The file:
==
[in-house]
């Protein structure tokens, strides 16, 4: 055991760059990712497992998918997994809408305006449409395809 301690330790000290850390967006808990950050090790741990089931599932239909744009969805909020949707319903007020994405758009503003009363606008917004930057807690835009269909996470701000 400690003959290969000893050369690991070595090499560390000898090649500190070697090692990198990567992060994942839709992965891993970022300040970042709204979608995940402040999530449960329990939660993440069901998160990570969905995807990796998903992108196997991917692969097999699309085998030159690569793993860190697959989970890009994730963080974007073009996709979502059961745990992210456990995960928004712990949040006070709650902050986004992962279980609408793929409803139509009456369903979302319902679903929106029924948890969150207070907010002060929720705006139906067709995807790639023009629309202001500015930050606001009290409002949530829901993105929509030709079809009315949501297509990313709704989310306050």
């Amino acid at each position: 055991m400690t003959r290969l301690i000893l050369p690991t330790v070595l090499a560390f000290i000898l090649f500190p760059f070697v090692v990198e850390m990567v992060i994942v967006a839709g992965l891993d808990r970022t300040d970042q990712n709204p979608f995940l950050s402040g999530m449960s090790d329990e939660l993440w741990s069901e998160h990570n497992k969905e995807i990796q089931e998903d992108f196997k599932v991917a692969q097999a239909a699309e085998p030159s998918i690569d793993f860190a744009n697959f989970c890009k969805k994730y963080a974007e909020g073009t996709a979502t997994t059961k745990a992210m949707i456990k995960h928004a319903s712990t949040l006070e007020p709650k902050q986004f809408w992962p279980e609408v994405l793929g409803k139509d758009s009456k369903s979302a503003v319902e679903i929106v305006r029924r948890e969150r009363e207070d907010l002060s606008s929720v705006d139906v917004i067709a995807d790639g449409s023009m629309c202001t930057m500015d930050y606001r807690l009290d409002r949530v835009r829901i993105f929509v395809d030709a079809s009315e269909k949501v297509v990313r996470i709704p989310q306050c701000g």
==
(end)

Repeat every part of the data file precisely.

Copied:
[in-house]
């Protein structure tokens, strides 16, 4: 055991760059990712497992998918997994809408305006449409395809 301690330790000290850390967006808990950050090790741990089931599932239909744009969805909020949707319903007020994405758009503003009363606008917004930057807690835009269909996470701000 400690003959290969000893050369690991070595090499560390000898090649500190070697090692990198990567992060994942839709992965891993970022300040970042709204979608995940402040999530449960329990939660993440069901998160990570969905995807990796998903992108196997991917692969097999699309085998030159690569793993860190697959989970890009994730963080974007073009996709979502059961745990992210456990995960928004712990949040006070709650902050986004992962279980609408793929409803139509009456369903979302319902679903929106029924948890969150207070907010002060929720705006139906067709995807790639023009629309202001500015930050606001009290409002949530829901993105929509030709079809009315949501297509990313709704989310306050």
């Amino acid at each position: 055991m400690t003959r290969l301690i000893l050369p690991t330790v070595l090499a560390f000290i000898l090649f500190p760059f070697v090692v990198e850390m990567v992060i994942v967006a839709g992965l891993d808990r970022t300040d970042q990712n709204p979608f995940l950050s402040g999530m449960s090790d329990e939660l993440w741990s069901e998160h990570n497992k969905e995807i990796q089931e998903d992108f196997k599932v991917a692969q097999a239909a699309e085998p030159s998918i690569d793993f860190a744009n697959f989970c890009k969805k994730y963080a974007e909020g073009t996709a979502t997994t059961k745990a992210m949707i456990k995960h928004a319903s712990t949040l006070e007020p709650k902050q986004f809408w992962p279980e609408v994405l793929g409803k139509d758009s009456k369903s979302a503003v319902e679903i929106v305006r029924r948890e969150r009363e207070d907010l002060s606008s929720v705006d139906v917004i067709a995807d790639g449409s023009m629309c202001t930057m500015d930050y606001r807690l009290d409002r949530v835009r829901i993105f929509v395809d030709a079809s009315e269909k949501v297509v990313r996470i709704p989310q306050c701000g």